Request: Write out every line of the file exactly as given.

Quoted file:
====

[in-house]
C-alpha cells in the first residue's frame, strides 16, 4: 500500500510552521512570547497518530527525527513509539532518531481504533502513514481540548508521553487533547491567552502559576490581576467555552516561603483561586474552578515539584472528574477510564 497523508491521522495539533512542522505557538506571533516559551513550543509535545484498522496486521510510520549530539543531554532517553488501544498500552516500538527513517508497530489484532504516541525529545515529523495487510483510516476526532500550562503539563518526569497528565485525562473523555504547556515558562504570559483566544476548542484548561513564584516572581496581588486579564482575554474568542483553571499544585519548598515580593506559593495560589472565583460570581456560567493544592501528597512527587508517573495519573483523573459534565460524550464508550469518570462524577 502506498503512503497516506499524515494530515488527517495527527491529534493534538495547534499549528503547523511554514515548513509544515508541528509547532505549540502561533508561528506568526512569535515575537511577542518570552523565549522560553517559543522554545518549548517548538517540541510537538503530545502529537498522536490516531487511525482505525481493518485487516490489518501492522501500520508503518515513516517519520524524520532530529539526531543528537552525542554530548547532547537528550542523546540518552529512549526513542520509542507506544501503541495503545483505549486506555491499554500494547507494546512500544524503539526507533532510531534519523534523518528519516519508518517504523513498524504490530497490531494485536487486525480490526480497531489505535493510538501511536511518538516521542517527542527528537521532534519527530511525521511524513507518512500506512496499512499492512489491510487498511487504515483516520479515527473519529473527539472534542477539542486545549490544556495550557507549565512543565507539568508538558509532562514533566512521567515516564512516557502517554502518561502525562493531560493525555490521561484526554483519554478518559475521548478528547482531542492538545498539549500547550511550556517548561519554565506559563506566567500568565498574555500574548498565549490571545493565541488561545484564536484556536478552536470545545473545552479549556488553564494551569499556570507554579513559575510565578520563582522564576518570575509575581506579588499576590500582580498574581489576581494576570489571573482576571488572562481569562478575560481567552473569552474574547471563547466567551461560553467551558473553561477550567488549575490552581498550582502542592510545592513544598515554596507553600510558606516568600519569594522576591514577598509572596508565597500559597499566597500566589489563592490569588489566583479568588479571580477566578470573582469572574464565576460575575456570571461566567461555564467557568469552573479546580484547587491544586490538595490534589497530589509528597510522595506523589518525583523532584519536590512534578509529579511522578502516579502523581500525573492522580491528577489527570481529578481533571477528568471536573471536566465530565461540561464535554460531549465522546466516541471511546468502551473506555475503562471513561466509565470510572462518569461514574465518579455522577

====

[in-house]
C-alpha cells in the first residue's frame, strides 16, 4: 500500500510552521512570547497518530527525527513509539532518531481504533502513514481540548508521553487533547491567552502559576490581576467555552516561603483561586474552578515539584472528574477510564 497523508491521522495539533512542522505557538506571533516559551513550543509535545484498522496486521510510520549530539543531554532517553488501544498500552516500538527513517508497530489484532504516541525529545515529523495487510483510516476526532500550562503539563518526569497528565485525562473523555504547556515558562504570559483566544476548542484548561513564584516572581496581588486579564482575554474568542483553571499544585519548598515580593506559593495560589472565583460570581456560567493544592501528597512527587508517573495519573483523573459534565460524550464508550469518570462524577 502506498503512503497516506499524515494530515488527517495527527491529534493534538495547534499549528503547523511554514515548513509544515508541528509547532505549540502561533508561528506568526512569535515575537511577542518570552523565549522560553517559543522554545518549548517548538517540541510537538503530545502529537498522536490516531487511525482505525481493518485487516490489518501492522501500520508503518515513516517519520524524520532530529539526531543528537552525542554530548547532547537528550542523546540518552529512549526513542520509542507506544501503541495503545483505549486506555491499554500494547507494546512500544524503539526507533532510531534519523534523518528519516519508518517504523513498524504490530497490531494485536487486525480490526480497531489505535493510538501511536511518538516521542517527542527528537521532534519527530511525521511524513507518512500506512496499512499492512489491510487498511487504515483516520479515527473519529473527539472534542477539542486545549490544556495550557507549565512543565507539568508538558509532562514533566512521567515516564512516557502517554502518561502525562493531560493525555490521561484526554483519554478518559475521548478528547482531542492538545498539549500547550511550556517548561519554565506559563506566567500568565498574555500574548498565549490571545493565541488561545484564536484556536478552536470545545473545552479549556488553564494551569499556570507554579513559575510565578520563582522564576518570575509575581506579588499576590500582580498574581489576581494576570489571573482576571488572562481569562478575560481567552473569552474574547471563547466567551461560553467551558473553561477550567488549575490552581498550582502542592510545592513544598515554596507553600510558606516568600519569594522576591514577598509572596508565597500559597499566597500566589489563592490569588489566583479568588479571580477566578470573582469572574464565576460575575456570571461566567461555564467557568469552573479546580484547587491544586490538595490534589497530589509528597510522595506523589518525583523532584519536590512534578509529579511522578502516579502523581500525573492522580491528577489527570481529578481533571477528568471536573471536566465530565461540561464535554460531549465522546466516541471511546468502551473506555475503562471513561466509565470510572462518569461514574465518579455522577